No living players will be inducted into the Hall of Fame this year, a decision that baseball great Pete Rose said is "kind of sad."
"There's a lot of great players that were on the ballot. And Craig Biggio, the first player on the first ballot since 1945 with 3,000 hits not to make the Hall of Fame. Of course, I believe that Mike Piazza is probably the greatest offensive catcher in the history of baseball, only got over 50%. Johnny Bench is the best catcher in the history of baseball, but Piazza has all the record for catchers as far as offensively.
"So as far as the guys linked to steroids, I didn't have a vote. You know, I don't know how they came up with the percentages that they came up with. I remember the first time Mark McGwire was on the ballot, he got 24%, and I was wondering today to see if [Barry] Bonds and [Roger] Clemens and those guys would get in the 50s, because if they got into the 50s, that means in a couple of years [they] probably make it to the Hall of Fame. But they're in the 30s, and next year as you know, or you may not know, you've got [Greg] Maddux and you've got Frank Thomas and you've got Jeff Kent, [Tom] Glavine, a lot of good nominees for next year.
"But it's sad because we have a lot of friends in Cooperstown who own stores and they kind of thrive on that week, Hall of Fame week to survive for the year, and I don't know what kind of induction weekend it's going to be now because there's no induction [of living players]."
The issue, of course, hits close to home for Rose, who is ineligible to be inducted into the Hall of Fame despite being Major League Baseball's all-time leader in hits (4,256).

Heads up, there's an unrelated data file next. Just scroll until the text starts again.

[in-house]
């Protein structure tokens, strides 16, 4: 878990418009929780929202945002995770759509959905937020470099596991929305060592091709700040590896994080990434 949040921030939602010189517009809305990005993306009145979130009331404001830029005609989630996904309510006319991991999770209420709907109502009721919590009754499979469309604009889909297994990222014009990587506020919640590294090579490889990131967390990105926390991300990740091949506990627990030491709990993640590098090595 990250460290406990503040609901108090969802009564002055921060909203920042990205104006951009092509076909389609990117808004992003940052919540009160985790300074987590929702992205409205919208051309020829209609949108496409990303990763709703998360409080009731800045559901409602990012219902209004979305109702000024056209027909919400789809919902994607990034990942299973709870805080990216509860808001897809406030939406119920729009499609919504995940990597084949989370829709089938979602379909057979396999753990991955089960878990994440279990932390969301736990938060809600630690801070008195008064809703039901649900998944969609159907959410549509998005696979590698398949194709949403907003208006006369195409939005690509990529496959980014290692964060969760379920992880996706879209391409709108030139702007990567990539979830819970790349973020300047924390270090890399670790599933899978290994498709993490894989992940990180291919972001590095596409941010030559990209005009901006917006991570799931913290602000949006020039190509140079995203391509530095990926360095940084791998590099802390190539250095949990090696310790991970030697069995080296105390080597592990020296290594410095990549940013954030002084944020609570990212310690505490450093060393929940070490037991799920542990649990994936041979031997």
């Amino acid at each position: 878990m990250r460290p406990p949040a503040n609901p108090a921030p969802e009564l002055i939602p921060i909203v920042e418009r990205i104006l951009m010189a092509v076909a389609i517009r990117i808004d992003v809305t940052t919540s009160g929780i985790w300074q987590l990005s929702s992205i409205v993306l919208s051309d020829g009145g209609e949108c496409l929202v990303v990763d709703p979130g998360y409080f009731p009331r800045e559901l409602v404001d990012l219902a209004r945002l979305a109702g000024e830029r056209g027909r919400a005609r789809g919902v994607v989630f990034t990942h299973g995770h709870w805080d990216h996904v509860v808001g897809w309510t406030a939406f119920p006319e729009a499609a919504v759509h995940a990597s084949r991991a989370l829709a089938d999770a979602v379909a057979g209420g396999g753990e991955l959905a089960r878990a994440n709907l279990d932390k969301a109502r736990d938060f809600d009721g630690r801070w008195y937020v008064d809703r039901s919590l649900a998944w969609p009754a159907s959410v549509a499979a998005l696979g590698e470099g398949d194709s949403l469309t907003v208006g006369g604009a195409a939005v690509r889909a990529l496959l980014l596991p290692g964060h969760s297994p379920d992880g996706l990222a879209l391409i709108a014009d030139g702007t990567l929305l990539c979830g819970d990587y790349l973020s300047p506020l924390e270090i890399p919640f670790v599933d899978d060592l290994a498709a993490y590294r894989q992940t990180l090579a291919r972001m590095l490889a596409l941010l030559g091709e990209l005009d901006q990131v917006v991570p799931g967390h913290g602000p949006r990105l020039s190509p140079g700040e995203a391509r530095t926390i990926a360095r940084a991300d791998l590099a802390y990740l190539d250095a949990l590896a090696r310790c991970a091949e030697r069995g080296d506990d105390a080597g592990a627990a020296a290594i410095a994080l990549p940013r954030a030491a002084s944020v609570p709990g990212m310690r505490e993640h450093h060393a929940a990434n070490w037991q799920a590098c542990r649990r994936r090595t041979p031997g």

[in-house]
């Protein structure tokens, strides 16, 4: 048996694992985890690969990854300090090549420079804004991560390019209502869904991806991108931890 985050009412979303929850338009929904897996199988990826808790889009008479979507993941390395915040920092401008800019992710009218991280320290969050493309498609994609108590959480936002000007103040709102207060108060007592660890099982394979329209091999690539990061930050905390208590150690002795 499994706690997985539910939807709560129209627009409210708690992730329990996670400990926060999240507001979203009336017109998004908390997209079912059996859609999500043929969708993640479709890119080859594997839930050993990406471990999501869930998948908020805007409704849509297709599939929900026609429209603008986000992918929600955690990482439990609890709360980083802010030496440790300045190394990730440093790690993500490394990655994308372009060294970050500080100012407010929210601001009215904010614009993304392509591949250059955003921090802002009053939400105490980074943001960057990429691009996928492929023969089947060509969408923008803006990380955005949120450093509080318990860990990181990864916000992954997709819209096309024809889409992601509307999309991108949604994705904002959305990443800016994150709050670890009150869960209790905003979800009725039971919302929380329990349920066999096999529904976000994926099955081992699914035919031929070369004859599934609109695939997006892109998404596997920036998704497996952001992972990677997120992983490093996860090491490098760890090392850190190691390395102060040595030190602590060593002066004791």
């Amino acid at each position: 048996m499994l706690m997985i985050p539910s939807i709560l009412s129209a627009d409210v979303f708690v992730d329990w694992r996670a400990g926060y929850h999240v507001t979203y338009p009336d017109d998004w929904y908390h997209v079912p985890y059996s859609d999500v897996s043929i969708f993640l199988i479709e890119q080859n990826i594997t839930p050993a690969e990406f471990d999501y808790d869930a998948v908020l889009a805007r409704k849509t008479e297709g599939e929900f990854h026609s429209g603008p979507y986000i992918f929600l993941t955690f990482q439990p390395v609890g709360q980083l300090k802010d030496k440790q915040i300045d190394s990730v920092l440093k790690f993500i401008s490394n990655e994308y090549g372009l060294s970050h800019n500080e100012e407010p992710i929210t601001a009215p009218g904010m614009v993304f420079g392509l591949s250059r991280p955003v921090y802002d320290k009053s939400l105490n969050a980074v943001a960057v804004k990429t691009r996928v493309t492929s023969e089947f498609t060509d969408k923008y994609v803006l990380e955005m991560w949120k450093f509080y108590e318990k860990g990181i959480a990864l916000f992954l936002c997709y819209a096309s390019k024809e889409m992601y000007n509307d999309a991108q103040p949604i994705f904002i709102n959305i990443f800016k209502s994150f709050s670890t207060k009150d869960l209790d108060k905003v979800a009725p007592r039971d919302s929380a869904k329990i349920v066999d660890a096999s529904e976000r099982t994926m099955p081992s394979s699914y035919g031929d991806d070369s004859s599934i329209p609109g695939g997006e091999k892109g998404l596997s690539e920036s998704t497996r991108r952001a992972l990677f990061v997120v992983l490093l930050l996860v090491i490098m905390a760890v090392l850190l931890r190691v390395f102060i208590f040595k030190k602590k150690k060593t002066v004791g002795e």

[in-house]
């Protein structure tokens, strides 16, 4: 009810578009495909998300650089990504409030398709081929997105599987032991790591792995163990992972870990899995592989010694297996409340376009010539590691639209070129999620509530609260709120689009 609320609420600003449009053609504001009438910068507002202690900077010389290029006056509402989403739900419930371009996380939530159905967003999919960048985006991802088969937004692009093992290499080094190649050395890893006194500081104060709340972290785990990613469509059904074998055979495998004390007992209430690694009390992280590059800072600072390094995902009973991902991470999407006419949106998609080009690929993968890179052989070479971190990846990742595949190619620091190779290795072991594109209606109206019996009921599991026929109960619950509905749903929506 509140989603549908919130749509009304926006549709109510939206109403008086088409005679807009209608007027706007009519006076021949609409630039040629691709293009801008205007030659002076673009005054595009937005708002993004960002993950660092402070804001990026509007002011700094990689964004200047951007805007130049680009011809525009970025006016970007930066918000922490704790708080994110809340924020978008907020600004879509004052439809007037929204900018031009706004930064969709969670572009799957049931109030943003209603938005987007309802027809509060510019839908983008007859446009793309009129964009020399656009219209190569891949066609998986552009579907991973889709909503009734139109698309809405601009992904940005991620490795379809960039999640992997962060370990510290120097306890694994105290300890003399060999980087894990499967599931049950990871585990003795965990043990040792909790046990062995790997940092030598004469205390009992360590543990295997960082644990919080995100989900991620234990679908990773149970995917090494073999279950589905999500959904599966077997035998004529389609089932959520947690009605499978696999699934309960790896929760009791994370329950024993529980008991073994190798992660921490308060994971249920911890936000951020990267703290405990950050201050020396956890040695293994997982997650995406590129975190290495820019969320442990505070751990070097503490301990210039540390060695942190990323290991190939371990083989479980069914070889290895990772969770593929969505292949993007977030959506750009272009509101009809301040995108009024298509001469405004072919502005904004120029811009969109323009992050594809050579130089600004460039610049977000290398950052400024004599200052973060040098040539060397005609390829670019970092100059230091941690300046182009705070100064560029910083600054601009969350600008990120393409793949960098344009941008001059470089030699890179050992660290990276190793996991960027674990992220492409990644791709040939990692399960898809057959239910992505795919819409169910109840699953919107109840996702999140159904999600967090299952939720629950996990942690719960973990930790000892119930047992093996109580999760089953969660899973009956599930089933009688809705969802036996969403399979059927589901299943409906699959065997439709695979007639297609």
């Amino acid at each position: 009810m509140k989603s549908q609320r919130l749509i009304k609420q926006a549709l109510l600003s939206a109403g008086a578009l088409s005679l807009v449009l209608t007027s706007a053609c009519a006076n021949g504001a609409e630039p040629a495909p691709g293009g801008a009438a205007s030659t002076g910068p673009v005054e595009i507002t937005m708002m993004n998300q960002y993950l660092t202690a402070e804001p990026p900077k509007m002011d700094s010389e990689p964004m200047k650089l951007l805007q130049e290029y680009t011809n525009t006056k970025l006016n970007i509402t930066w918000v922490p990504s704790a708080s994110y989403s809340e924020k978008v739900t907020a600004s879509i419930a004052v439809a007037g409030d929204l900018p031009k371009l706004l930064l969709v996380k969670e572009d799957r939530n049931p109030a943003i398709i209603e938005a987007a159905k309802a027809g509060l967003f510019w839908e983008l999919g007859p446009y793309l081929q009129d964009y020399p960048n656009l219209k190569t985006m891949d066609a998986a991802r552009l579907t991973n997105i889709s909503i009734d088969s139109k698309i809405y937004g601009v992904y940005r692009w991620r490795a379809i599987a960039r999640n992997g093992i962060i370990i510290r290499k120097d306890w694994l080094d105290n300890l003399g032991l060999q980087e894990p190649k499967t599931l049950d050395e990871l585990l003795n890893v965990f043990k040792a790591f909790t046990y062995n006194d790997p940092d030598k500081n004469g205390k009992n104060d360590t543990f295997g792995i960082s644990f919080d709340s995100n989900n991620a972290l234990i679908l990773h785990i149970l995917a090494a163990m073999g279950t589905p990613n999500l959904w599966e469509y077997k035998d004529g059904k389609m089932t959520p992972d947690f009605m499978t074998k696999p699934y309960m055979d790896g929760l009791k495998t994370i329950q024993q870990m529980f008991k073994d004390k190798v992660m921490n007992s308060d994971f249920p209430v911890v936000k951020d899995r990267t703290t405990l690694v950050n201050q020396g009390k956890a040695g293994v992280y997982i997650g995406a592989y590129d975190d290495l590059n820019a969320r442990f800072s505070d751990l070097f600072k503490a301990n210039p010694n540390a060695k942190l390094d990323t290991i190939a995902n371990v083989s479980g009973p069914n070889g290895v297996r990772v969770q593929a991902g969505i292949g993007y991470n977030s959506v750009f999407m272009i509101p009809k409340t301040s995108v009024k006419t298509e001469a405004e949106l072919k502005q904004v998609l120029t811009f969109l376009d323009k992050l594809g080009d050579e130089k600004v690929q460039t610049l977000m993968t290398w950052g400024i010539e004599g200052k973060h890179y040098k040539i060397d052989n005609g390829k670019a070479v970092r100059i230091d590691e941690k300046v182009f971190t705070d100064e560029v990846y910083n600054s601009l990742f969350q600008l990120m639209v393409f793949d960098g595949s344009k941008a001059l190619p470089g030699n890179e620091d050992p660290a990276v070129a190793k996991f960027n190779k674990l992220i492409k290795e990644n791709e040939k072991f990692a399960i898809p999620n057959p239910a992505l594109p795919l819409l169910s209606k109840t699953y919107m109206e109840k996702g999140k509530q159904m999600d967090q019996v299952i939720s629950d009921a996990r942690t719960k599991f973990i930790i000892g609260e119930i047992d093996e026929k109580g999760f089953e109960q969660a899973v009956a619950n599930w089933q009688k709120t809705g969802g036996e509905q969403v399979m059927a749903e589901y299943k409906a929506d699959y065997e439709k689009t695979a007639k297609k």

Rose agreed to permanent exclusion from the Hall of Fame after being accused of gambling on baseball games while he played for and managed the Cincinnati Reds -- but he apparently still has hope that things will change.
"I think the fans understand that now I understand I made a mistake, and they're willing to give me a second chance," he told Fox News. "And my teammates realize that I know I made a mistake, and they're on my side. But it's one guy's decision, Commissioner of Baseball Bud Selig. And I probably made his job tougher over the years, I probably did, because there's been a problem with baseball the last 15, 20 years. But he's the guy in charge, and he can call me right now and reinstate me tomorrow if that's the way he felt.
"But we're still trying to contact him. And who knows? Who knows down the road? You never give up. I never gave up as a player and I won't give up as someone who wants to go to the Hall of Fame, because it's the ultimate goal for a baseball player or a football player or a basketball player."